Council of Five Elders

In the history of Japan, the Council of Five Elders (Japanese: 五大老, Hepburn: Go-Tairō) was a group of five powerful feudal lords (大名, daimyō) formed in 1598 by the Regent (太閤, Taikō) Toyotomi Hideyoshi, shortly before his death the same year.[1] While Hideyoshi was on his deathbed, his son, Toyotomi Hideyori, was still only five years old and as such Hideyoshi needed to create the council in order to ensure his heir would be able to succeed him after coming of age. They also acted as advisers for the Five Commissioners (五奉行, Go-Bugyō), which had also been established by Hideyoshi to govern Kyoto and the surrounding areas.[2]

Toyotomi Hideyoshi

Creation of the Council


Leading up to the creation of the council


Hideyoshi had been slowly changing in demeanor as the invasions of Korea (in attempt to conquer both Korea and China) were failing. Hideyoshi himself had not joined the Korean Campaigns and assigned vassals in his command to head the campaign.[3] He sent his final force of 140,000 to Korea in 1597, but the efforts were fruitless.[4]

Hideyoshi's execution of family members were also one of the reasons for questioning his sanity during this period.[5] Before the birth of his son Hideyori, he had adopted his nephew, Toyotomi Hidetsugu, to be his heir in 1591 because Hidetsugu had helped Hideyoshi in his campaigns.[6] Once Hideyori was born, he ordered Toyotomi Hidetsugu to commit ritual suicide on Mount Kōya, this causing Hideyoshi's only possible heir to be his infant son Hideyori. The people closest to Hidetsugu, such as his family and retainers, were also put to death.[7]

In 1595 Toyotomi Hideyoshi officially announced five laws and ordinances (Japanese: 御定五ヶ条 Onkite Gokajō) to maintain the stability of the regime and overcome the upheaval of politics after the removal of Hidetsugu.

On the "fifteenth day of the seventh month", the senior daimyō under order gathered at Maeda Toshiie's residence in Fushimi to renew their pledge of loyalty to Hideyori.[8] On the "fifth day of the eighth month", 13 days before his death (which took place on the 18th day of the 8th month of the third year of the Keichō era, Hideyoshi issued an order to the Elders stating that children of various generals shall go to Osaka Castle, once Hideyori has moved there.[9]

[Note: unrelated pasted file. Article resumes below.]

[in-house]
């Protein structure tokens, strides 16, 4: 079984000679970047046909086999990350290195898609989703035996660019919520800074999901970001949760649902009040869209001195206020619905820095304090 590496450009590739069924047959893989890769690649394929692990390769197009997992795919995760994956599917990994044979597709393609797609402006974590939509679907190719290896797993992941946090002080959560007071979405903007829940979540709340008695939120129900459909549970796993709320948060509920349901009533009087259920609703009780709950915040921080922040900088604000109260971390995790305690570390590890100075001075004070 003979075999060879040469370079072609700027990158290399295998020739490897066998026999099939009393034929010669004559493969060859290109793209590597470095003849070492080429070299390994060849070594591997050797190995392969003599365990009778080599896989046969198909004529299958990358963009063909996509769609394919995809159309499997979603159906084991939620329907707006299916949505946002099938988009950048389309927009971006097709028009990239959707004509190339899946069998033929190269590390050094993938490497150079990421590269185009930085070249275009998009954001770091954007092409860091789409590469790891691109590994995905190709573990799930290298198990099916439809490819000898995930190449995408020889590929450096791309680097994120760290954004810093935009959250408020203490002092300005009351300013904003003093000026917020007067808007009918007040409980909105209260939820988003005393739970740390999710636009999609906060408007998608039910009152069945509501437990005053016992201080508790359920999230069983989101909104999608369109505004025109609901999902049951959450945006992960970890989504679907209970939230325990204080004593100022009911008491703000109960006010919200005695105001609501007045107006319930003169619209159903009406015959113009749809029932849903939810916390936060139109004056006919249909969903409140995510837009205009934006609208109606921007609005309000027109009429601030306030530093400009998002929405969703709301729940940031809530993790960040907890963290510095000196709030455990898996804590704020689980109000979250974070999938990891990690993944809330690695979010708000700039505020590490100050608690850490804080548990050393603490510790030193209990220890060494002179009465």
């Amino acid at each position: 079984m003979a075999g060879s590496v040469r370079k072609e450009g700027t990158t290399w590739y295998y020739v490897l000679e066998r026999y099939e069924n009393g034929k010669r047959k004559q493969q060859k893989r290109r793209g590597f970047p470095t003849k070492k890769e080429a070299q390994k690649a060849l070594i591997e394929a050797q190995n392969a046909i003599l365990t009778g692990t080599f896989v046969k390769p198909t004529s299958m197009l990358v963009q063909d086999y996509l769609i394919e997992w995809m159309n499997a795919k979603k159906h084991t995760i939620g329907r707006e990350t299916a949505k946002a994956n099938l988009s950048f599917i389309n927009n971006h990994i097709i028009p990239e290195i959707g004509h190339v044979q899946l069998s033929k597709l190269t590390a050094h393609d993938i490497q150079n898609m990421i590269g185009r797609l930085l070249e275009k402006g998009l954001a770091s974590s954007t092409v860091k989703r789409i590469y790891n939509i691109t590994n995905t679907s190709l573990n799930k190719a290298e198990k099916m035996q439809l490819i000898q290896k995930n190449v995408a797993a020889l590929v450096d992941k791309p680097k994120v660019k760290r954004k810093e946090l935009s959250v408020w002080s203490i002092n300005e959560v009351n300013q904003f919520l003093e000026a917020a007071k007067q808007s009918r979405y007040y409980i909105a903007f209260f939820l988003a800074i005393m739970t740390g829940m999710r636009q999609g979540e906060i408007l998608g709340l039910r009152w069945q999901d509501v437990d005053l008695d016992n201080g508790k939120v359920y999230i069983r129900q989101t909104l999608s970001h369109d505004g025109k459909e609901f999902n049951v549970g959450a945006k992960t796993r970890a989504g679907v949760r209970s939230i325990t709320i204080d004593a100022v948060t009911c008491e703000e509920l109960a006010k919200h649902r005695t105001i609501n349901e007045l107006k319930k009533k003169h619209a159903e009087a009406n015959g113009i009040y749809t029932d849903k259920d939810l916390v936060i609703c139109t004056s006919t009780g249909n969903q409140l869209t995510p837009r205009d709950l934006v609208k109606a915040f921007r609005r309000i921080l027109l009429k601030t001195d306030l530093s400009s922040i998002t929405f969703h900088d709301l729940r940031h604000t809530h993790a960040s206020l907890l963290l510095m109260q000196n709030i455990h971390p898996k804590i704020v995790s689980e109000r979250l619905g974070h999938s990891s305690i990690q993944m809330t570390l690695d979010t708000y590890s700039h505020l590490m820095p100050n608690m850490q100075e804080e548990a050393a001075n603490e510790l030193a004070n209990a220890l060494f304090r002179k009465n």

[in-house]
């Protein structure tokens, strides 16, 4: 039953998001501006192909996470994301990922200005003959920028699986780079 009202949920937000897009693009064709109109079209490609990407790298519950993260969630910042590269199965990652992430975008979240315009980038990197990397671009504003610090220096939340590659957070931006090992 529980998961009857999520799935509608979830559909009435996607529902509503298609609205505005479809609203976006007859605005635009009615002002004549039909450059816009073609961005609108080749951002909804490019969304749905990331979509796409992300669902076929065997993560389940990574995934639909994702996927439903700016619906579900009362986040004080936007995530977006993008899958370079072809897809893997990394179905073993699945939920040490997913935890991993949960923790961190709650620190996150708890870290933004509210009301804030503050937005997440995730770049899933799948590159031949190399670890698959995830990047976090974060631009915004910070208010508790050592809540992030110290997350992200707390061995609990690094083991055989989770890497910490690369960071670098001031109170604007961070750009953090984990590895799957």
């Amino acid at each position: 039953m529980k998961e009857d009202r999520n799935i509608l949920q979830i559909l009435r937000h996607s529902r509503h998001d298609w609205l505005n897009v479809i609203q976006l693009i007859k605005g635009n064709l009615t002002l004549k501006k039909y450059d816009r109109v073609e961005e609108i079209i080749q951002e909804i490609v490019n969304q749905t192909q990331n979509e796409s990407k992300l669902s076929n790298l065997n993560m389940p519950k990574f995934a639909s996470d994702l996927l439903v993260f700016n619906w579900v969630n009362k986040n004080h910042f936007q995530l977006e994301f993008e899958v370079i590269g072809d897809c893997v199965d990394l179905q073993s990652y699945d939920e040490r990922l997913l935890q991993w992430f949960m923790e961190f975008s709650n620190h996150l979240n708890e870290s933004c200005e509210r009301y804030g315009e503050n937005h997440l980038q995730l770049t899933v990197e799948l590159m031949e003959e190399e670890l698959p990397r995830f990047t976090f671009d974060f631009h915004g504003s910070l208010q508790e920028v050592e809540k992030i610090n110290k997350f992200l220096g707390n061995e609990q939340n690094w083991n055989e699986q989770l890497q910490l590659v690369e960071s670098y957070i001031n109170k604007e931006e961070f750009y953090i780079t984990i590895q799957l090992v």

Hideyoshi's health started to degenerate after falling ill in the later half of 1598.[7] Realizing he would need to find a way to ensure the installation of his son as heir following his death, he called out to certain trusted daimyō to grant his final request:[10]

Until Hideyori reaches adulthood, I am asking for the help of the people whose names are listed in this document. This is the only request I want to make.

Fifth day, Eighth month

To: Ieyasu





— Toyotomi Hideyoshi, 101 Letters of Hideyoshi (Boscaro 1975, p. 77)

There are also accounts that when Hideyoshi called upon Ieyasu to become a regent, he asked him to decide if Hideyori is fit to rule when he reaches a ripe age and that Ieyasu rejected this request.[11][12]

Choosing the council


The members of the council were all daimyō chosen due to their relation to the taikō and the amount of power they held in the country. Hideyoshi chose powerful daimyō to prevent authority being concentrated on a single daimyō. Maeda Toshiie and Ukita Hideie were chosen due to their closeness with Hideyoshi as Maeda Toshiie was Hideyoshi's friend who had also served Oda Nobunaga. Maeda Toshiie was also chosen due to the respect he had from the Toyotomi family and Hideyoshi wanted to prevent Ieyasu from holding absolute power among the Five Elders. Ukita Hideie had been adopted under the name of Yuushi (Japanese:猶子) by Hideyoshi and his closeness with Hideyoshi also led him to be appointed as a member of the five elders.[7][13] These daimyō had also all served under Hideyoshi for many years in his house administration.[14]

Even before the creation of the council, Hideyoshi treated the five differently from other daimyō. One reason for this was the absence of a Toritsugi (Japanese: 取次). Toritsugi acted as mediators that went between the daimyō to help with the communication of orders. This allowed each daimyō to talk directly to Hideyoshi, and it also meant that Hideyoshi would not intervene in the business of the daimyō in ruling their own domain. For the Shimazu clan, Ishida Mitsunari was appointed as the toritsugi, which also meant that Mitsunari and/or Toyotomi had power to intervene in Shimazu's domain. Hideyoshi expected the daimyō under his control to govern their lands and serve military services.

The larger the domains of the daimyō were, the more experienced those daimyō were at governing their lands. As such, Hideyoshi treated them differently than smaller daimyō, who needed Hideyoshi to intervene in local governance. In the 1588 Sword Hunt Policy (Japanese:刀狩 katanagari), it is assumed that Hideyoshi only ordered smaller class daimyō to enforce the policy. The larger daimyō followed even without orders, but Hideyoshi did not strictly expect them to enforce the policy. Initially the sword hunt was intended to confiscate weapons to restrict formation of military forces, ensuring that no one could take the country by force. Hideyoshi could rely on the large daimyō, who were experienced and equipped with large military forces, to suppress local powers if they rebelled. In this way, Hideyoshi's treatment of the larger daimyō, Tokugawa, Maeda, Mori, and Uesugi, was exceptional.[15]